Posted 2:00 PM 5/16/2013 by By Steven Reinberg
THURSDAY, May 16 (HealthDay News) -- The tainted steroid injections linked to 55 recent U.S. deaths also caused many less lethal infections, more than half of them concentrated in Michigan, federal health officials reported Thursday.
Spinal meningitis deaths caused by contaminated (More)
Posted 2:00 PM 5/15/2013 by By Steven Reinberg
WEDNESDAY, May 15 (HealthDay News) -- People who are obese or out of shape in their 40s or 50s might think it's too late to start getting fit, but new research finds that shaping up in middle age lowers the odds for heart failure later in life.
What's more, the reduction in risk is (More)
Posted 7:00 AM 5/11/2013 by Robert Preidt
SATURDAY, May 11 (HealthDay News) -- Spending more time in physical education classes helps students develop muscle strength and doesn't increase their risk of broken bones, a new study finds.
The study included more than 900 girls and boys at a school in Sweden who had up to 200 minutes (More)
Posted 10:00 AM 5/9/2013 by By Alan Mozes
THURSDAY, May 9 (HealthDay News) -- With summer approaching, researchers caution that swimming pools may pose a risk to patients with irregular heartbeats who've received implantable defibrillators.
The issue: a danger that electrical currents linked to standard pool utilities such as (More)
Posted 2:00 PM 5/8/2013 by Mary Elizabeth Dallas
WEDNESDAY, May 8 (HealthDay News) -- A baseball pitched at more than 90 miles per hour or a tennis ball swatted at even greater speeds leaves opponents mere split-seconds to ready themselves for a savvy return. So how can the human brain track such small objects traveling at such high speeds?(More)...
Posted 7:00 AM 5/6/2013 by Robert Preidt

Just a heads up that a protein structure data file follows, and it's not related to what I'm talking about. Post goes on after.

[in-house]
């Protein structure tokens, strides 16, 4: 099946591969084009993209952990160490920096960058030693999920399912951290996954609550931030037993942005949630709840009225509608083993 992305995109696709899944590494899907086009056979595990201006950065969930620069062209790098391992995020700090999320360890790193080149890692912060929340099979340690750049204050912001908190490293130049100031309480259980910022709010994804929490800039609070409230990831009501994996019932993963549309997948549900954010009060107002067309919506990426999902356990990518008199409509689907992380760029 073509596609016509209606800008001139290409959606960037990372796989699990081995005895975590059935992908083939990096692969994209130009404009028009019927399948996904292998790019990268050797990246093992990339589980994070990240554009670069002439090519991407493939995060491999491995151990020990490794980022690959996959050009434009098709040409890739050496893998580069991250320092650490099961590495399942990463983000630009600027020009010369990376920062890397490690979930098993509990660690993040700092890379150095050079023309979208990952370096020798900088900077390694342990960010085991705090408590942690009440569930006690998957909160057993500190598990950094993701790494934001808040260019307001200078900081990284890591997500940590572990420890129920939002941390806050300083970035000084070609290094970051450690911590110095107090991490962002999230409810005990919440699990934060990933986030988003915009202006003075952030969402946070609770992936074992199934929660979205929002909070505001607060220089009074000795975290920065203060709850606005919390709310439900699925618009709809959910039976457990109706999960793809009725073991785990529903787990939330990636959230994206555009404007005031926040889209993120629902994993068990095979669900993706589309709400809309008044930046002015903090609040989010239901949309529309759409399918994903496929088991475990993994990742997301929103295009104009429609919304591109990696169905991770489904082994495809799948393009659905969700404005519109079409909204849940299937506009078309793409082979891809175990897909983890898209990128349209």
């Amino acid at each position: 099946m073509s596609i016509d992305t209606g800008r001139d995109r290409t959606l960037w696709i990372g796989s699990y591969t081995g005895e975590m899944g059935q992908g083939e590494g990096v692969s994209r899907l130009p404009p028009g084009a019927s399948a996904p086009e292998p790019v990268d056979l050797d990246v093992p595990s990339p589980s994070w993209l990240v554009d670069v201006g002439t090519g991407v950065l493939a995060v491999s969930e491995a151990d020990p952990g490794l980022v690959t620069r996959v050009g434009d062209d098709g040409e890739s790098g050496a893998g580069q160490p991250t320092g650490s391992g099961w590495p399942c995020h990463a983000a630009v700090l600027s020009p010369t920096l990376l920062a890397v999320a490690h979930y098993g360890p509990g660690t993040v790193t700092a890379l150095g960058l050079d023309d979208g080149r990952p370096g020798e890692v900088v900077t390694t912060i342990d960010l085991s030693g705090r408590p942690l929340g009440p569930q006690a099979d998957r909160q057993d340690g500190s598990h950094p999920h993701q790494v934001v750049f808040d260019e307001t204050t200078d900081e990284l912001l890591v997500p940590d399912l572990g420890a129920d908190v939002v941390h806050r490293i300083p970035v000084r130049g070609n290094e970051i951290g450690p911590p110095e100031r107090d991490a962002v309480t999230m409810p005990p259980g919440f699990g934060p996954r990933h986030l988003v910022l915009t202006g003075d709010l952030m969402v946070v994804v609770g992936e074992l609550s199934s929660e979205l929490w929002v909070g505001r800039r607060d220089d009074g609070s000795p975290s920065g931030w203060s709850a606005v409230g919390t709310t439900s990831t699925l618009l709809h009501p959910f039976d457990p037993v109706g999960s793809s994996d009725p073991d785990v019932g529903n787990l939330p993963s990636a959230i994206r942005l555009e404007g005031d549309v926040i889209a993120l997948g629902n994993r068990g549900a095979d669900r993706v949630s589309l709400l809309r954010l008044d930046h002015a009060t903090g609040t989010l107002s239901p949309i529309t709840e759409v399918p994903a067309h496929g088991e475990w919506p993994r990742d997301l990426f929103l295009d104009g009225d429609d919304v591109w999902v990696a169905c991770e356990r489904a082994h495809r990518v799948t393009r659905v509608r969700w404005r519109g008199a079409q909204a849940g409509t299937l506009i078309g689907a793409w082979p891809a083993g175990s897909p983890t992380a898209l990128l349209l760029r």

MONDAY, May 6 (HealthDay News) -- Many U.S. high school football players say they would keep playing after experiencing a concussion, even though they know it would put them at risk for serious harm, a new study reveals.
The findings suggest that educating (More)
Posted 7:00 AM 5/5/2013 by Robert Preidt
SUNDAY, May 5 (HealthDay News) -- Playing school sports is known to have many benefits for teens, but researchers have found a new reason to encourage kids to take up a sport: It may reduce teen girls' likelihood of being involved in violence and some teen boys' risk of being bullied.
Posted 10:00 AM 5/3/2013 by Robert Preidt
FRIDAY, May 3 (HealthDay News) -- Anybody who's ever had kidney stones knows how painful they can be.
Now, a new study suggests that getting more exercise may reduce older women's risk for kidney stones.
Researchers from the University of California, San (More)
Posted 2:00 PM 5/2/2013 by Robert Preidt
THURSDAY, May 2 (HealthDay News) -- You can reduce your risk of potentially deadly blood clots by following seven simple lifestyle steps, a new study suggests.
The study included more than 30,000 people, aged 45 and older, who were followed for nearly five years. The participants' heart (More)
Posted 5:00 AM 4/30/2013 by Diana Kohnle
(HealthDay News) -- You don't have to make staying fit a go-it-alone activity. Have the rest of the family join in.
The Shapeup.org website offers these suggestions for family-fitness activities:
Posted 10:00 AM 4/29/2013 by Robert Preidt
MONDAY, April 29 (HealthDay News) -- More women are getting arm lifts, according to newly released statistics, with the number growing from about 300 procedures in 2000 to about 15,000 in 2012.
This type of cosmetic procedure can include removal of fat by liposuction or surgery called (More)
Posted 10:00 AM 4/26/2013 by Robert Preidt
FRIDAY, April 26 (HealthDay News) -- Analyzing Facebook users' interests could help public health researchers predict, track and map obesity rates in specific cities, towns and neighborhoods across the United States, a new study says.
This type of information could be used to design (More)
Posted 7:00 AM 4/25/2013 by Robert Preidt
THURSDAY, April 25 (HealthDay News) -- Children with more severe concussion symptoms take longer to recover from their head injury than those with milder symptoms, a new study finds.
Most children recover from sports-related concussions within a few days, but (More)